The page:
The EU Fundamental Rights Agency (FRA) organised the first European Fundamental Rights Forum in Vienna on 20-23 June 2016. The event brought together about 700 people from and beyond Europe from policy, practice, governments, civil society, research, arts and several other fields. The organisers did the huge job of discussing the issues of inclusion, the refugee crisis and digital challenges on a human rights basis by providing the organisers with an enormous amount of food for thought as well as opportunities for networking and discussion.
The following paragraphs are not intended to be a full report, but rather a collection of a few thoughts and issues that echoed in me as president of EPA, vice president of the Lifelong Learning and Social Platforms, as a child rights activist for over 25 years, as an apt reader, a Hungarian and a mother. It is unusual for this blog, but I hope they will also resonate with the readers, and given the richness of the programme I couldn’t find any other ways to make a report.
ESP Advisory Council to boost development and recognition of entrepreneurial skill-sets among young people
In line with the upcoming New Skills Agenda for Europe, the ESP Advisory Council is committed to boost recognition of the competences and skills young people acquire through initiatives like the Entrepreneurial Skills Pass and promote greater uptake of entrepreneurship education at schools across Europe.
The Finnish school system is known all over world, or at least in the OECD world, to be the best in almost everything, and many are the delegations that travel to Finland to see and experience the Finnish schools.
I was on one of those delegations last week as a part of the Microsoft Summer Institute (more on that later), and what I saw on the visit to a primary school in the outskirts of Helsinki was not very different to what I would experience in a Danish school. On average, the teachers teach 24 lessons a week (in Denmark 25), and the schools have more or less the same funding as in Denmark, so the magic comes from something else than time and funding.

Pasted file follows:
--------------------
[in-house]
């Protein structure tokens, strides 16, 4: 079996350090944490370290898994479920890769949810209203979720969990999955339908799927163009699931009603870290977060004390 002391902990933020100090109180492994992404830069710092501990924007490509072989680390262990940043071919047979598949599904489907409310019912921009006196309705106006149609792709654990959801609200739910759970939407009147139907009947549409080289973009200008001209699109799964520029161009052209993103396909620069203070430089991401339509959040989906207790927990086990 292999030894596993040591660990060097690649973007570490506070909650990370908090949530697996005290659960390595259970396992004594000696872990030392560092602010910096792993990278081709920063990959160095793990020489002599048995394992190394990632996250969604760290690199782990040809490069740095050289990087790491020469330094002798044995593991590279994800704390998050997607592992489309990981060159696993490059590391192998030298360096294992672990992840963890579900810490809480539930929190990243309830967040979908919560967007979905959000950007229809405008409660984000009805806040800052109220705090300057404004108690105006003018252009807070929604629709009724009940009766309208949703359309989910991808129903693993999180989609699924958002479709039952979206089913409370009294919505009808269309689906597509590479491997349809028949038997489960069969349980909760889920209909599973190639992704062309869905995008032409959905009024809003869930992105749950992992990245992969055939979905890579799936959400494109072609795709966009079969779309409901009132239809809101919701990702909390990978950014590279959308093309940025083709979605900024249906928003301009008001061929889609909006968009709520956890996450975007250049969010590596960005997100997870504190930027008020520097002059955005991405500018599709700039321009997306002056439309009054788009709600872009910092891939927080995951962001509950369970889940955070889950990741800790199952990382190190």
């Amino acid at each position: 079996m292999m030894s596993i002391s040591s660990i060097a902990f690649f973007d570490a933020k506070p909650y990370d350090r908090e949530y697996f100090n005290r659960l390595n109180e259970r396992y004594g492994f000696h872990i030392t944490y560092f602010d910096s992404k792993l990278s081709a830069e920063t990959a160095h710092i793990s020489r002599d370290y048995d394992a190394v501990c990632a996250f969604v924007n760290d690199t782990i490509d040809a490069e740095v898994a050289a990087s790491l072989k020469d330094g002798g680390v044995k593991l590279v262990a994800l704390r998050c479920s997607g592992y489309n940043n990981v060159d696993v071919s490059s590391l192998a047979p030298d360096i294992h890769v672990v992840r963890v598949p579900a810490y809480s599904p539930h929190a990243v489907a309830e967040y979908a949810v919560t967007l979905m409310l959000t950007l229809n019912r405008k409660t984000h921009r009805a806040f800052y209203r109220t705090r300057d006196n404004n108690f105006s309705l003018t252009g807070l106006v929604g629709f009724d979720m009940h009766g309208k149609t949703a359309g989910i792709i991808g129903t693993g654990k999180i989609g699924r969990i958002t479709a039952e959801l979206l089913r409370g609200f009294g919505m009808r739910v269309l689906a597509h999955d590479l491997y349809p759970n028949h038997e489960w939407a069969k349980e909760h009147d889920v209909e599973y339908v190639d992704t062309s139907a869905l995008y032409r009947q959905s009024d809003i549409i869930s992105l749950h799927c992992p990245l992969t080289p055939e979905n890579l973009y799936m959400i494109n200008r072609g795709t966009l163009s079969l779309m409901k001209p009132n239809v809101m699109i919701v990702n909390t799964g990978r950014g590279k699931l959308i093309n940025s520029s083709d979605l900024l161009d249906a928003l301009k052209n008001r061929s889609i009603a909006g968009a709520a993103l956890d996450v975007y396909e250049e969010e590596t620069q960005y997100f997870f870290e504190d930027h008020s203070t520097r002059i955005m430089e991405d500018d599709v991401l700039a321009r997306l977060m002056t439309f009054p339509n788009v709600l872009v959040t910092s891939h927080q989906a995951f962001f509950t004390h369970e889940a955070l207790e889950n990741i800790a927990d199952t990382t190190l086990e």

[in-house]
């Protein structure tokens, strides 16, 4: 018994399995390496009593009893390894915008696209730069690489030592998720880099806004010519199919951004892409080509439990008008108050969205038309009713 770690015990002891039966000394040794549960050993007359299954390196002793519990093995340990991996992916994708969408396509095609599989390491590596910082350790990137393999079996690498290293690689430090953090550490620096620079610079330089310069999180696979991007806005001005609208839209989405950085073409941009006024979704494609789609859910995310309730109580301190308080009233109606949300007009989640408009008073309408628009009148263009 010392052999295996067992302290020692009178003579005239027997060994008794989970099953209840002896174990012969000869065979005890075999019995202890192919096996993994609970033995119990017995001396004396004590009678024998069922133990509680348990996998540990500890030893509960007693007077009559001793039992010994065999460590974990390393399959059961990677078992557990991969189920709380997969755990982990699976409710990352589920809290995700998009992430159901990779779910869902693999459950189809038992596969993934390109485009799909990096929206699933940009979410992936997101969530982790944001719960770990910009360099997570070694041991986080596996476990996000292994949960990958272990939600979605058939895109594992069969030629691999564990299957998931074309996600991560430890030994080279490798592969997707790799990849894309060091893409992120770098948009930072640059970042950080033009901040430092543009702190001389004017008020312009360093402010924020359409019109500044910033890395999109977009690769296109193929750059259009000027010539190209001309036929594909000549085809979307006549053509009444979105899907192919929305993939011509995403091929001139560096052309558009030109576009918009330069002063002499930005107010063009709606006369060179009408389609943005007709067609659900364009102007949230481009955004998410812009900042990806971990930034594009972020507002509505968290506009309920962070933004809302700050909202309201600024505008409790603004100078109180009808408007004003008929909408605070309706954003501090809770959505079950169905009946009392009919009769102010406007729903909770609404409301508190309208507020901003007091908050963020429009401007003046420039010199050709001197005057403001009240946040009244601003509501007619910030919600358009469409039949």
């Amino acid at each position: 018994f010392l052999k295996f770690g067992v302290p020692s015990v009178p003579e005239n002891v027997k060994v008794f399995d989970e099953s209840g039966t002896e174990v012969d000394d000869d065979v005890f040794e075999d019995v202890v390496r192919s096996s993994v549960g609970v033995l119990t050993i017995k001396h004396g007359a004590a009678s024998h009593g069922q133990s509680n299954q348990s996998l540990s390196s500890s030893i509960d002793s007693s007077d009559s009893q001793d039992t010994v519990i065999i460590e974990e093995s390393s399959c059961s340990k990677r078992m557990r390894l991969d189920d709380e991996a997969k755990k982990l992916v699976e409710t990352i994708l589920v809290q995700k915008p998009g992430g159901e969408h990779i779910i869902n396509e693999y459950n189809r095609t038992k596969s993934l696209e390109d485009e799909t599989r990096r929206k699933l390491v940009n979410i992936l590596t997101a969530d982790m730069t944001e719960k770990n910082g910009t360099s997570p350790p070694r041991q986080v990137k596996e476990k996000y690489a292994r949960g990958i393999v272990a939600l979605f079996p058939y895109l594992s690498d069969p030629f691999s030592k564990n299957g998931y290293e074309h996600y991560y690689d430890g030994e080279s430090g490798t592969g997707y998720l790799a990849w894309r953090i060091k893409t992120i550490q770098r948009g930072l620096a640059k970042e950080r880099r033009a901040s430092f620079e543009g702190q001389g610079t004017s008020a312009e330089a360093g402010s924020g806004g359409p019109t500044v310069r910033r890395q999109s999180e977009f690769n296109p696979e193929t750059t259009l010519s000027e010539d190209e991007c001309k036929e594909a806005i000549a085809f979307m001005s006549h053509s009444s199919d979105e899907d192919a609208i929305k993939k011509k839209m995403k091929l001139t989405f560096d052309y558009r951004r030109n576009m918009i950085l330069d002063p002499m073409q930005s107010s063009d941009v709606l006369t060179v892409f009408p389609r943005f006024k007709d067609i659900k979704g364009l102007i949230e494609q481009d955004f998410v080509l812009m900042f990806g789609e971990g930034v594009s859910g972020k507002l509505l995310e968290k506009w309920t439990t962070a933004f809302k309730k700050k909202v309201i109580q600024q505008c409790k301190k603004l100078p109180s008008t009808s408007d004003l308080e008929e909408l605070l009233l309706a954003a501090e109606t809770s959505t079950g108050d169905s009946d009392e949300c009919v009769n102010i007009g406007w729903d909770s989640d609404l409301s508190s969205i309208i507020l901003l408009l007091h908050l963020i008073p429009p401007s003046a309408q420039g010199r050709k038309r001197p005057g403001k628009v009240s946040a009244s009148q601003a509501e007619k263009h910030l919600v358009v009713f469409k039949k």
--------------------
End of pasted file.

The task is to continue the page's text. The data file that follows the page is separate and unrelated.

Message and call for action on World Play Day (28 May) and International Children’s Day (29 May) 2016Did you know that playing a lot as a child also helps you to have a better job when you are an adult? Play helps children to have higher IQ, to have better self-control and also to relax, thus play is essential for all children and they should not be deprived of it at any circumstances, it doesn't matter if they are refugees or attending expensive private schools.
If you remember the last time you engaged in a good game of Activity or Scrabble, you will agree with the opinion that it is very similar in the case of adults. This is why European parents applaud the choice of topic for World Play Day 2016, 'Play for all ages'. Playing definitely is not only for children, and we are doing our best to encourage parents and grandparents to play. As WPD is the day before International Children’s Day, this weekend should all be about children and playing. We are calling parents and guardians to share what they are playing to celebrate the day with the #WorldPlayDay and #ParentsPlay hashtags this weekend. (Please protect the privacy of your children and do not post photos with their faces in it.)
Posted by Paddington at 3:55 PM